Expanding Post-Secondary Choice: It’s All Good…Right?

The Ministry of Advanced Education in British Columbia has just placed a six month moratorium on approvals for new degree offerings in its post-secondary institutions. As recently reported in the Globe and Mail , after approving almost 300 new degree programs over the past ten years, it sounds like the province  has decided it’s time to back up a bit and say, “Okay what are we doing here and how’s it working out?”

A couple of the comments on the Globe and Mail article just cited question whether the BC government ought to have the control that it is exercising here. After all, the state generally does a lousy job of predicting market behaviour, and the question, then, is how well the province can predict what the labour market “wants” for grads. Here’s the thing though: the alternative of allowing unbridled, competition-fueled growth in the post-secondary sector may be no better.

It is helpful to recognize that there are two competitive dynamics at play here, and that these are not nearly as tightly wound together as seems to be assumed when “the market” is held up as superior to state regulation of post-secondary offerings. First there is competition among institutions to attract students. This competition is tied, in theory at least, to a more fundamental competitive market for skilled labour.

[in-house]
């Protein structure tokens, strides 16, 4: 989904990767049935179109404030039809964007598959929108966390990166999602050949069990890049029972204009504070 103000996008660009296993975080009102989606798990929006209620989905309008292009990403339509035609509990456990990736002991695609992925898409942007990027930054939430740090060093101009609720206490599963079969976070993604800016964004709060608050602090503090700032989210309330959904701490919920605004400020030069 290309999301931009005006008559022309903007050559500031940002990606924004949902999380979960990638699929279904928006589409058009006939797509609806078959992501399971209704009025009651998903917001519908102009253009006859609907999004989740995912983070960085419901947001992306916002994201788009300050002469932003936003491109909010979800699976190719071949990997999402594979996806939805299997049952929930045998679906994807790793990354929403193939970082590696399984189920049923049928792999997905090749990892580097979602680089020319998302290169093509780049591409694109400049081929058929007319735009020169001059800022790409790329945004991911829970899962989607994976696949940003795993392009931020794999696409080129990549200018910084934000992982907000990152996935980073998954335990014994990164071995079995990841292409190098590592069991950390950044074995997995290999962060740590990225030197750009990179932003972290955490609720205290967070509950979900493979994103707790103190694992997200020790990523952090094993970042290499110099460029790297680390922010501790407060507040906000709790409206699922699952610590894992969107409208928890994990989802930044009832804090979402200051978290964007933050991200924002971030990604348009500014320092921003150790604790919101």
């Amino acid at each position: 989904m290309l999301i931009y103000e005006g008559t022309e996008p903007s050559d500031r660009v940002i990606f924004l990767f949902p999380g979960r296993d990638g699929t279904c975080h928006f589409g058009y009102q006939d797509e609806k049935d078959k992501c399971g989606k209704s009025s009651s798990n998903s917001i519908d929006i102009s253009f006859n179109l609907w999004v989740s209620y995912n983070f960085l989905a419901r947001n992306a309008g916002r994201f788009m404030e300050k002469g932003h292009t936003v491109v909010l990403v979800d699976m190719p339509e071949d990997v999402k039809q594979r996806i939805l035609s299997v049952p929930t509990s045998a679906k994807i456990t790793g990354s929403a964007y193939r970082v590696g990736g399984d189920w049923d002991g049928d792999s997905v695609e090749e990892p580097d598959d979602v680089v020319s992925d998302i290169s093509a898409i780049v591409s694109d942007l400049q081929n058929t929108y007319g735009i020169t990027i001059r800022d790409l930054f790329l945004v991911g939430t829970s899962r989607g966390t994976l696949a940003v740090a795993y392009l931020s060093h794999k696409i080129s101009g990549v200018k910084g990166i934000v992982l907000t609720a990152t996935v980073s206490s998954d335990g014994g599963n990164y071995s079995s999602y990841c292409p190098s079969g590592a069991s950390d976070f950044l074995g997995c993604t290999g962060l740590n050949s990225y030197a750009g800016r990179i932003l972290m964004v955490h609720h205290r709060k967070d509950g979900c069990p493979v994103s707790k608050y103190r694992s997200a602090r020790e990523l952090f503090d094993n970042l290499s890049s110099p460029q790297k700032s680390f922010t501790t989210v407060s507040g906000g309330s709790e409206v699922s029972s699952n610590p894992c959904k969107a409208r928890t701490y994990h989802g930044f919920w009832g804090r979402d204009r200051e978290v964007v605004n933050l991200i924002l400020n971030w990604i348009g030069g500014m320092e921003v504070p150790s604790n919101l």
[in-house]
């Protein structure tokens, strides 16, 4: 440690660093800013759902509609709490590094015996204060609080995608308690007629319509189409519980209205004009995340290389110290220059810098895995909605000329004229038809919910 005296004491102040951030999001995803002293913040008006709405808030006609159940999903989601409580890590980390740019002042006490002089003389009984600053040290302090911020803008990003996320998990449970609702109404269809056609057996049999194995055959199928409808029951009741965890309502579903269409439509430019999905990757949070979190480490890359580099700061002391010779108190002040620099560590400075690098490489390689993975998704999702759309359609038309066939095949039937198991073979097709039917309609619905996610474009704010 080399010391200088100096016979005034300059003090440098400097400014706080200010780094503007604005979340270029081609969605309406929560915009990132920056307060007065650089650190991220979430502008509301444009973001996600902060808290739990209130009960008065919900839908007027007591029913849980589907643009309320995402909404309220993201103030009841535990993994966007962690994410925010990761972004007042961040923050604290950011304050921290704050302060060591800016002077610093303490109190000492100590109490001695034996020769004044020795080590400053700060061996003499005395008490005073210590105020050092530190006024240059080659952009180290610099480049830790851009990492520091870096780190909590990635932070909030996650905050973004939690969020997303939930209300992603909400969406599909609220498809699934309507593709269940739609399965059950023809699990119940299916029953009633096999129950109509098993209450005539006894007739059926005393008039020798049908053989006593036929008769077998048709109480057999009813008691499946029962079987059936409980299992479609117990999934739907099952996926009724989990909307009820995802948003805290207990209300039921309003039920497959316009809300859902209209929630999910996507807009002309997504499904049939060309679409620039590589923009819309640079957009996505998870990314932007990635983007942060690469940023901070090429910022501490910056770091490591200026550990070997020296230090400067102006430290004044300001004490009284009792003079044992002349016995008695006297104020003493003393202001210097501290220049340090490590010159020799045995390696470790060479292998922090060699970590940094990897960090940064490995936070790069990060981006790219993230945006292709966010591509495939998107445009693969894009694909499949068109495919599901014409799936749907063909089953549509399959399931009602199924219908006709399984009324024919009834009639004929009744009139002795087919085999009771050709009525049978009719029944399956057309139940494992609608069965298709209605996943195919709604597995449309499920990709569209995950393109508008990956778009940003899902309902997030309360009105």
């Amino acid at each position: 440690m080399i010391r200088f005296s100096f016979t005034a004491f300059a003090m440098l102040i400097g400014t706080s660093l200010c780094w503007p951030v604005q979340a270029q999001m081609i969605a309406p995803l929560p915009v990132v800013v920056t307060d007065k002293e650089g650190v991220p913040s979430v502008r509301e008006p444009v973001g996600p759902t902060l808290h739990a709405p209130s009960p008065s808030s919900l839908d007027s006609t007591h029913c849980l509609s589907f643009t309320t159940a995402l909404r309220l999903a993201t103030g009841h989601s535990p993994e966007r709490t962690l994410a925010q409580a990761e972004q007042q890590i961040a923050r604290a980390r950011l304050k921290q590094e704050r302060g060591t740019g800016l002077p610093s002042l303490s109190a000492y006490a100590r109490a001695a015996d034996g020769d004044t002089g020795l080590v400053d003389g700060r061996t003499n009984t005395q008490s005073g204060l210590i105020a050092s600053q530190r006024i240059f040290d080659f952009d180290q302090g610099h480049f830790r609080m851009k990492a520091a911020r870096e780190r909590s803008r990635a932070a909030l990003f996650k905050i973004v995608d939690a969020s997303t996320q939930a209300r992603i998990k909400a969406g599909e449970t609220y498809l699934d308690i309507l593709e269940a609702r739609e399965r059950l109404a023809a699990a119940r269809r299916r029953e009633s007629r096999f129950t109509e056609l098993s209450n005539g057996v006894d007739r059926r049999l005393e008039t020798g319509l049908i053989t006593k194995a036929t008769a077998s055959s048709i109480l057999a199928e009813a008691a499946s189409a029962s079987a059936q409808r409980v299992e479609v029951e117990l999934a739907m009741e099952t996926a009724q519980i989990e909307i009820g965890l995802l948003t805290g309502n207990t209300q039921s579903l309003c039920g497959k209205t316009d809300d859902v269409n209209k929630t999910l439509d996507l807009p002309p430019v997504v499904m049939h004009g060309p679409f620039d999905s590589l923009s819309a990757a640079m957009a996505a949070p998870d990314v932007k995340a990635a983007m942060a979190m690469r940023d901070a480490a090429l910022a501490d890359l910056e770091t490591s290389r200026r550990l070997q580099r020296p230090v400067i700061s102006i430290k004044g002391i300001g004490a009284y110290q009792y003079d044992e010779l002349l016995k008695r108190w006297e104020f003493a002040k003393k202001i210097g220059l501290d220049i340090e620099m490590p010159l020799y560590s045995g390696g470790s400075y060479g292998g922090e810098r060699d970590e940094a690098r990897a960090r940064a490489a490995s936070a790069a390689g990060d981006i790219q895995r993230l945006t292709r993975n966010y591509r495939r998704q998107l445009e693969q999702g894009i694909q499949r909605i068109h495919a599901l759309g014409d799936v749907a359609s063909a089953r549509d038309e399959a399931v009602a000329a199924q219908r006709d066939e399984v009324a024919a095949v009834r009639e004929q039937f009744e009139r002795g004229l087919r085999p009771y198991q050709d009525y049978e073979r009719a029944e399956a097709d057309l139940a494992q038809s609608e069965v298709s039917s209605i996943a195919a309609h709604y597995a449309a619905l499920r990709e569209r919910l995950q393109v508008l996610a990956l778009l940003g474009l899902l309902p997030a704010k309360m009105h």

Note that this “in theory.” What’s problematic is the assumption that post-secondary institutions (PSIs) are any more competent than the state when it comes to determining what the labour market “wants”[1]. Surely universities and colleges want to offer successful programs that can sustain solid enrolments, and it makes sense that successful programs are those that have labour market currency.

However, for a number of reasons, this doesn’t necessarily translate to quality offerings for students. First, we’ve no guarantee that a program offered is based on research showing labour market demand in the field. I’m suspicious, for example, of whether there are burgeoning opportunities for the graduate with a baccalaureate in creative writing. (Fine if you’re in it for love of learning, of course.) There’s no reason to assume that PSIs are any better equipped than the province to align their offerings to labour market needs, or even that they are necessarily incentivized to do so.